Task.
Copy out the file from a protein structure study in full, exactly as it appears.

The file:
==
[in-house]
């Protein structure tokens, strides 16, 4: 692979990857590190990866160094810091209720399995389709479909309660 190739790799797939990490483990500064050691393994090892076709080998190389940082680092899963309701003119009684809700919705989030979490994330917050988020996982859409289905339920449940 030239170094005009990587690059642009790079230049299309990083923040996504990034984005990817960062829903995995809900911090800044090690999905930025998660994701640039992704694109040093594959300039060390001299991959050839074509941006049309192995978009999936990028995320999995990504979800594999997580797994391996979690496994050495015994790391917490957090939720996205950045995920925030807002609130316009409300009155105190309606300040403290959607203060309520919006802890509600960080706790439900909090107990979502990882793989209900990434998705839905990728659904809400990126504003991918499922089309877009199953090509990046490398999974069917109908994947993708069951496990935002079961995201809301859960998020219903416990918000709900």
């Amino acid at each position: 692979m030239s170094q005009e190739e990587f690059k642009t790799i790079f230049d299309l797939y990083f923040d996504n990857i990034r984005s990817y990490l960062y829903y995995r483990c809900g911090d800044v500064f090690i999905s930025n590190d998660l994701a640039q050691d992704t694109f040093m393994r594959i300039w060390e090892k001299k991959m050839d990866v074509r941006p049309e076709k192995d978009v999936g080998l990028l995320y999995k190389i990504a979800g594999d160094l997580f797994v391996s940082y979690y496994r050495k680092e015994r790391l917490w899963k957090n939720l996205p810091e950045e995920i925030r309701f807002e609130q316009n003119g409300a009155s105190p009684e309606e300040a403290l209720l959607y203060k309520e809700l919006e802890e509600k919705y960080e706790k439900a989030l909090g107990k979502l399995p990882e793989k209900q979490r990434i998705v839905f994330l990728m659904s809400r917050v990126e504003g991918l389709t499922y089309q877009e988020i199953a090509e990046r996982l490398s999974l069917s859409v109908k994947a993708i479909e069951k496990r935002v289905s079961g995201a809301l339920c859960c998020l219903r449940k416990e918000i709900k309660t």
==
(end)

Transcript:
[in-house]
């Protein structure tokens, strides 16, 4: 692979990857590190990866160094810091209720399995389709479909309660 190739790799797939990490483990500064050691393994090892076709080998190389940082680092899963309701003119009684809700919705989030979490994330917050988020996982859409289905339920449940 030239170094005009990587690059642009790079230049299309990083923040996504990034984005990817960062829903995995809900911090800044090690999905930025998660994701640039992704694109040093594959300039060390001299991959050839074509941006049309192995978009999936990028995320999995990504979800594999997580797994391996979690496994050495015994790391917490957090939720996205950045995920925030807002609130316009409300009155105190309606300040403290959607203060309520919006802890509600960080706790439900909090107990979502990882793989209900990434998705839905990728659904809400990126504003991918499922089309877009199953090509990046490398999974069917109908994947993708069951496990935002079961995201809301859960998020219903416990918000709900």
């Amino acid at each position: 692979m030239s170094q005009e190739e990587f690059k642009t790799i790079f230049d299309l797939y990083f923040d996504n990857i990034r984005s990817y990490l960062y829903y995995r483990c809900g911090d800044v500064f090690i999905s930025n590190d998660l994701a640039q050691d992704t694109f040093m393994r594959i300039w060390e090892k001299k991959m050839d990866v074509r941006p049309e076709k192995d978009v999936g080998l990028l995320y999995k190389i990504a979800g594999d160094l997580f797994v391996s940082y979690y496994r050495k680092e015994r790391l917490w899963k957090n939720l996205p810091e950045e995920i925030r309701f807002e609130q316009n003119g409300a009155s105190p009684e309606e300040a403290l209720l959607y203060k309520e809700l919006e802890e509600k919705y960080e706790k439900a989030l909090g107990k979502l399995p990882e793989k209900q979490r990434i998705v839905f994330l990728m659904s809400r917050v990126e504003g991918l389709t499922y089309q877009e988020i199953a090509e990046r996982l490398s999974l069917s859409v109908k994947a993708i479909e069951k496990r935002v289905s079961g995201a809301l339920c859960c998020l219903r449940k416990e918000i709900k309660t």